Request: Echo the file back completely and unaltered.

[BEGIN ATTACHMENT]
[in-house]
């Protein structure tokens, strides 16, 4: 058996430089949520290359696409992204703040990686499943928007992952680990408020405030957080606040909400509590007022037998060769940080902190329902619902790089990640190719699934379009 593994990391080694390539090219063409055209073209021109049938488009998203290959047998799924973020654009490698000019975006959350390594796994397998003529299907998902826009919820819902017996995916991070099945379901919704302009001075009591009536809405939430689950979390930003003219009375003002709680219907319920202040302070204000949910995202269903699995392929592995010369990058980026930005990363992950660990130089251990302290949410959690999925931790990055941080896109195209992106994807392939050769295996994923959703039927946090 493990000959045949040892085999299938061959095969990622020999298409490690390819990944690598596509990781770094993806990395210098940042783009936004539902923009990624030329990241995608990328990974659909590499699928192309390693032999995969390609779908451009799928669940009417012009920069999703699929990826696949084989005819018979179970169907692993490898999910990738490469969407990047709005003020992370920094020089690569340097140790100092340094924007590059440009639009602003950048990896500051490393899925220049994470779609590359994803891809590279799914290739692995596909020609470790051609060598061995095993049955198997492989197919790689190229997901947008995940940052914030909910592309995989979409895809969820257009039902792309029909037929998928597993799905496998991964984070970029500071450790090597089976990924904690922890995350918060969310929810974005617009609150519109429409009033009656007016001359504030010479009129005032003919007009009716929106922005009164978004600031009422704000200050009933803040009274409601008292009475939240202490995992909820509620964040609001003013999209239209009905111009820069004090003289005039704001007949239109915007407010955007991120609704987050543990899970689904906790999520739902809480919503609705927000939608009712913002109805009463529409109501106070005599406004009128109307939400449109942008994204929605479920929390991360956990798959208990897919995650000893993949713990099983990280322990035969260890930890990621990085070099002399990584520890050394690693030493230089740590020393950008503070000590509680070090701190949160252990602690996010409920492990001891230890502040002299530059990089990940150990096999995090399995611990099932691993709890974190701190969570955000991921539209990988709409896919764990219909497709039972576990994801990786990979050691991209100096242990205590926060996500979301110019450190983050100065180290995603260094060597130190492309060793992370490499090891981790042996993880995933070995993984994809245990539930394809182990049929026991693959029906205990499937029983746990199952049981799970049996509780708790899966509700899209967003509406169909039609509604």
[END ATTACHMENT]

[in-house]
């Protein structure tokens, strides 16, 4: 058996430089949520290359696409992204703040990686499943928007992952680990408020405030957080606040909400509590007022037998060769940080902190329902619902790089990640190719699934379009 593994990391080694390539090219063409055209073209021109049938488009998203290959047998799924973020654009490698000019975006959350390594796994397998003529299907998902826009919820819902017996995916991070099945379901919704302009001075009591009536809405939430689950979390930003003219009375003002709680219907319920202040302070204000949910995202269903699995392929592995010369990058980026930005990363992950660990130089251990302290949410959690999925931790990055941080896109195209992106994807392939050769295996994923959703039927946090 493990000959045949040892085999299938061959095969990622020999298409490690390819990944690598596509990781770094993806990395210098940042783009936004539902923009990624030329990241995608990328990974659909590499699928192309390693032999995969390609779908451009799928669940009417012009920069999703699929990826696949084989005819018979179970169907692993490898999910990738490469969407990047709005003020992370920094020089690569340097140790100092340094924007590059440009639009602003950048990896500051490393899925220049994470779609590359994803891809590279799914290739692995596909020609470790051609060598061995095993049955198997492989197919790689190229997901947008995940940052914030909910592309995989979409895809969820257009039902792309029909037929998928597993799905496998991964984070970029500071450790090597089976990924904690922890995350918060969310929810974005617009609150519109429409009033009656007016001359504030010479009129005032003919007009009716929106922005009164978004600031009422704000200050009933803040009274409601008292009475939240202490995992909820509620964040609001003013999209239209009905111009820069004090003289005039704001007949239109915007407010955007991120609704987050543990899970689904906790999520739902809480919503609705927000939608009712913002109805009463529409109501106070005599406004009128109307939400449109942008994204929605479920929390991360956990798959208990897919995650000893993949713990099983990280322990035969260890930890990621990085070099002399990584520890050394690693030493230089740590020393950008503070000590509680070090701190949160252990602690996010409920492990001891230890502040002299530059990089990940150990096999995090399995611990099932691993709890974190701190969570955000991921539209990988709409896919764990219909497709039972576990994801990786990979050691991209100096242990205590926060996500979301110019450190983050100065180290995603260094060597130190492309060793992370490499090891981790042996993880995933070995993984994809245990539930394809182990049929026991693959029906205990499937029983746990199952049981799970049996509780708790899966509700899209967003509406169909039609509604």